Current reforms demand the implementation of the “walking class” system, where students rotate between classrooms and are given a greater degree of flexibility in selecting courses. Street-level bureaucrats— in this case, teachers—may exhibit the type of tokenism described in Weimar and Vining. In this situation, the merit pay system may actually help enforce compliance. Assigning specific merit incentives as part of the reform package may help foster adoption; alternatively, altering the initial focus of the policy to only target high-performing “exemplary schools” where instructors are already treated well may be as beneficial. Incorporating a training period for teachers to adapt to the new system is another potential adoption incentive, although the logistics of this solution are difficult and will vary from school to school. Provision of the appropriate training for teachers would be well worth the additional expense. 

Intellectual Disconnection

Coherence and consistency are not major issues with Shanghai’s reforms, with the exception of two nebulous goals—”political/ideological education” and “strengthening social consciousness.” The SMEC’s policy document lays these out as part of the CQE, but does little in the way of connecting the CQE and these goals. Subjectivity may play a significant role in these two criteria. These goals also may conflict with the SMEC’s stated goals of increasing social mobility and modernizing China as a whole. If a student’s political leanings are not in line with those of his or her CQE evaluator, what options are available to the student? Social mobility is also compromised by these two criteria, as political leanings are heavily influenced by socioeconomic factors. These criteria potentially put poor migrant students at an even greater disadvantage relative to their peers; for example, they may be economically unable to perform the community service that serves as one of the criteria for “social consciousness.” As such, redundancies should be built into the CQE system along the lines of the aforementioned suggestions to prevent delegating too much discretion to individual actors.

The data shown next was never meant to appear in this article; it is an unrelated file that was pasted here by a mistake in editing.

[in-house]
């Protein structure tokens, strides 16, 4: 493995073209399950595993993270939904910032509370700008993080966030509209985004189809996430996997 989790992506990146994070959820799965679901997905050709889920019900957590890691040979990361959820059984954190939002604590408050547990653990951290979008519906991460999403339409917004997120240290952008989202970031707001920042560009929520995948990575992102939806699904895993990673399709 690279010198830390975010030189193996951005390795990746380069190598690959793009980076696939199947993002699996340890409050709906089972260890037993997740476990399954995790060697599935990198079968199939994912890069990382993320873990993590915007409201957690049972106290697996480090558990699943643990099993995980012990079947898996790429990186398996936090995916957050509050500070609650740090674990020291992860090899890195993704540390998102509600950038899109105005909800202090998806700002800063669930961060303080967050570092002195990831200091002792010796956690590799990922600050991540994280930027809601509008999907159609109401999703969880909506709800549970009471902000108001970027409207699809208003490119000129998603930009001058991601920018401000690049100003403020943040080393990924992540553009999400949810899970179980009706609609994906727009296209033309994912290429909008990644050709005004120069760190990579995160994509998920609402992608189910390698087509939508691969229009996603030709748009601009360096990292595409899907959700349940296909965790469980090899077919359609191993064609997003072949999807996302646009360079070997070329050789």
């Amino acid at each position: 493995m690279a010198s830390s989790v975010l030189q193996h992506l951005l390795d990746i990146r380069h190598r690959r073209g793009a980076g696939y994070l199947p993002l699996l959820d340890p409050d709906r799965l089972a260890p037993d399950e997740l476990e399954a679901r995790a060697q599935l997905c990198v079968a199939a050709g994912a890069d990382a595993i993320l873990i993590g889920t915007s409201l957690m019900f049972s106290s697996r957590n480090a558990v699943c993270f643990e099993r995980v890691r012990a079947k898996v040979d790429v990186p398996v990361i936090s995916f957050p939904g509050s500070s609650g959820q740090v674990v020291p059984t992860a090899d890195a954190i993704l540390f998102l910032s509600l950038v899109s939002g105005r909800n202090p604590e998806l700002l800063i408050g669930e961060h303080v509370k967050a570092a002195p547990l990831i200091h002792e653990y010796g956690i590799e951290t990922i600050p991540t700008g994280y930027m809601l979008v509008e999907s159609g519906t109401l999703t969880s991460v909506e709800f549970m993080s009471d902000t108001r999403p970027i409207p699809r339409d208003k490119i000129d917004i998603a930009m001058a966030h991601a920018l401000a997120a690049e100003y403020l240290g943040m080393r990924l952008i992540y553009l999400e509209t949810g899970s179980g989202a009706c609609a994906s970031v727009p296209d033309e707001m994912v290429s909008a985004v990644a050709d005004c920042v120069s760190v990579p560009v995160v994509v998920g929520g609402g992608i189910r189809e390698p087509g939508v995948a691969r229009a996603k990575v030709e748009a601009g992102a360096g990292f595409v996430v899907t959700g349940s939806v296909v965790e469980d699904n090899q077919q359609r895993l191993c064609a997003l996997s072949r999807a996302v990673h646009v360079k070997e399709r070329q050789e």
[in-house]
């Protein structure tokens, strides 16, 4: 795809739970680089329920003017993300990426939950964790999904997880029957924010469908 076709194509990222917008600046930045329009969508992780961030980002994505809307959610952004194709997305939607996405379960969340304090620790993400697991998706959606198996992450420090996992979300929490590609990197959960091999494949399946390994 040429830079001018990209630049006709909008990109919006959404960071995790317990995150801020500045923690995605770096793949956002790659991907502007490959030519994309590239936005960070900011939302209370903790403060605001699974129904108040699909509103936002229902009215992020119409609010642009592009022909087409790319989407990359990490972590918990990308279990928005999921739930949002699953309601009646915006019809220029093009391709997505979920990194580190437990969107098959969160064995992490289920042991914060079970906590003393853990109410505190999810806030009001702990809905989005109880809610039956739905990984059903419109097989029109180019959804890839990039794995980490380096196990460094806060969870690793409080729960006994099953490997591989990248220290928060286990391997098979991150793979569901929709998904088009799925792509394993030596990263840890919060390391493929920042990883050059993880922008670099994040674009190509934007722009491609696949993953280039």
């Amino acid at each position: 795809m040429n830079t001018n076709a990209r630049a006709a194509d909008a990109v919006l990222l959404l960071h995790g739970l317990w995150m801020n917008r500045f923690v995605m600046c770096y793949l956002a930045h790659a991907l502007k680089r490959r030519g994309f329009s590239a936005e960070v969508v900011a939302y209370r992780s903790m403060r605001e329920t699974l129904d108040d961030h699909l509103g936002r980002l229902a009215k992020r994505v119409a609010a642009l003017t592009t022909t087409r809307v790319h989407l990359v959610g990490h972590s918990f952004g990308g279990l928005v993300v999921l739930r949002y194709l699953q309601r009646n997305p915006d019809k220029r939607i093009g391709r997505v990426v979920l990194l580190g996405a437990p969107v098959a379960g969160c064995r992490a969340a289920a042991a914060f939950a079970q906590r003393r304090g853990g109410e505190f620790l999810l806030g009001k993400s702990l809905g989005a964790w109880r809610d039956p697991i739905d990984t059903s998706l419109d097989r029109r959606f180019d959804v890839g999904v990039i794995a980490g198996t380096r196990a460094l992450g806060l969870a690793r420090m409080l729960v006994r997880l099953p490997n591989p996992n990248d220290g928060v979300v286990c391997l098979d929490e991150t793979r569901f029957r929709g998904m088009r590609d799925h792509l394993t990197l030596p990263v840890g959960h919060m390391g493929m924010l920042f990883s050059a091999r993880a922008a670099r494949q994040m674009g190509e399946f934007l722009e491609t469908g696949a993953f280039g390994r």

Cultural Disconnection

Chancellor Yu described a cultural disconnection during our interview—as a result of the enormous amount of participants in the Chinese educational system, simple numbers like the Gaokao score are seen as a more suitable way to gauge a student’s abilities than the complementary methods proposed by the reform. Resolving this disconnection is not possible through direct intervention or changes to the policy. The only solution is to allow the reforms to play out and allow stakeholders to witness improved outcomes, thus changing the cultural attitude surrounding the Gaokao.